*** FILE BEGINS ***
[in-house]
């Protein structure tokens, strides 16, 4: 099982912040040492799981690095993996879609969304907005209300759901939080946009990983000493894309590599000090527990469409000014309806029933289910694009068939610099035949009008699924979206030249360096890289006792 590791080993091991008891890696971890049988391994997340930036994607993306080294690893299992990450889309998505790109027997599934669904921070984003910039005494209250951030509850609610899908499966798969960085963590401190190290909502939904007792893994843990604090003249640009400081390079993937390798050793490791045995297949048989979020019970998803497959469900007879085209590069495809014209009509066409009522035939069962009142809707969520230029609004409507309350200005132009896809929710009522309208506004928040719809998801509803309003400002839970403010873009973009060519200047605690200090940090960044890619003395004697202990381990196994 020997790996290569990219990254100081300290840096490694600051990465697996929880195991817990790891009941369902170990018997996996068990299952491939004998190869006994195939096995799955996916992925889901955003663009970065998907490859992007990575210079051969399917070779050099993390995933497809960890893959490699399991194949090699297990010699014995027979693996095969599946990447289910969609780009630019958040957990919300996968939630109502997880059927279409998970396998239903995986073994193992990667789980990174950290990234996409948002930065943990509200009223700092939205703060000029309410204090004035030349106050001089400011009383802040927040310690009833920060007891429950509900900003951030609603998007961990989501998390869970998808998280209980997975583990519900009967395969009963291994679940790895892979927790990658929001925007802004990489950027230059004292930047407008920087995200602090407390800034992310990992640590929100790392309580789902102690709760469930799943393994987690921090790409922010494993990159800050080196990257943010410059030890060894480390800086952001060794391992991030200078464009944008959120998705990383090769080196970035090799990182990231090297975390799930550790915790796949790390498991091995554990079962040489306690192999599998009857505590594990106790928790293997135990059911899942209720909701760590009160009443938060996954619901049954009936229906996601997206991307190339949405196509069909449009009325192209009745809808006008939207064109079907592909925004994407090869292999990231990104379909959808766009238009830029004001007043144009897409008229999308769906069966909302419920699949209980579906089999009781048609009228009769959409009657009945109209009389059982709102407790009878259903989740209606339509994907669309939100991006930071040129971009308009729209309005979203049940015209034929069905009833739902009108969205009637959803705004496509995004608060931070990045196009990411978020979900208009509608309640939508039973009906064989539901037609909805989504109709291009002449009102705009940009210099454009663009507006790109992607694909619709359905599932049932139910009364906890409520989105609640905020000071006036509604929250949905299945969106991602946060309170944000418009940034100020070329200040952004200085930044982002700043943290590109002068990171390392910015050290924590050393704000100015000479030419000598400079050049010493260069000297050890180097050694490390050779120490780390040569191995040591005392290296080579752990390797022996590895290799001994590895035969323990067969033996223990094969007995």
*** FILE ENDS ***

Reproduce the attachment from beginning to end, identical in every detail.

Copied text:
[in-house]
């Protein structure tokens, strides 16, 4: 099982912040040492799981690095993996879609969304907005209300759901939080946009990983000493894309590599000090527990469409000014309806029933289910694009068939610099035949009008699924979206030249360096890289006792 590791080993091991008891890696971890049988391994997340930036994607993306080294690893299992990450889309998505790109027997599934669904921070984003910039005494209250951030509850609610899908499966798969960085963590401190190290909502939904007792893994843990604090003249640009400081390079993937390798050793490791045995297949048989979020019970998803497959469900007879085209590069495809014209009509066409009522035939069962009142809707969520230029609004409507309350200005132009896809929710009522309208506004928040719809998801509803309003400002839970403010873009973009060519200047605690200090940090960044890619003395004697202990381990196994 020997790996290569990219990254100081300290840096490694600051990465697996929880195991817990790891009941369902170990018997996996068990299952491939004998190869006994195939096995799955996916992925889901955003663009970065998907490859992007990575210079051969399917070779050099993390995933497809960890893959490699399991194949090699297990010699014995027979693996095969599946990447289910969609780009630019958040957990919300996968939630109502997880059927279409998970396998239903995986073994193992990667789980990174950290990234996409948002930065943990509200009223700092939205703060000029309410204090004035030349106050001089400011009383802040927040310690009833920060007891429950509900900003951030609603998007961990989501998390869970998808998280209980997975583990519900009967395969009963291994679940790895892979927790990658929001925007802004990489950027230059004292930047407008920087995200602090407390800034992310990992640590929100790392309580789902102690709760469930799943393994987690921090790409922010494993990159800050080196990257943010410059030890060894480390800086952001060794391992991030200078464009944008959120998705990383090769080196970035090799990182990231090297975390799930550790915790796949790390498991091995554990079962040489306690192999599998009857505590594990106790928790293997135990059911899942209720909701760590009160009443938060996954619901049954009936229906996601997206991307190339949405196509069909449009009325192209009745809808006008939207064109079907592909925004994407090869292999990231990104379909959808766009238009830029004001007043144009897409008229999308769906069966909302419920699949209980579906089999009781048609009228009769959409009657009945109209009389059982709102407790009878259903989740209606339509994907669309939100991006930071040129971009308009729209309005979203049940015209034929069905009833739902009108969205009637959803705004496509995004608060931070990045196009990411978020979900208009509608309640939508039973009906064989539901037609909805989504109709291009002449009102705009940009210099454009663009507006790109992607694909619709359905599932049932139910009364906890409520989105609640905020000071006036509604929250949905299945969106991602946060309170944000418009940034100020070329200040952004200085930044982002700043943290590109002068990171390392910015050290924590050393704000100015000479030419000598400079050049010493260069000297050890180097050694490390050779120490780390040569191995040591005392290296080579752990390797022996590895290799001994590895035969323990067969033996223990094969007995």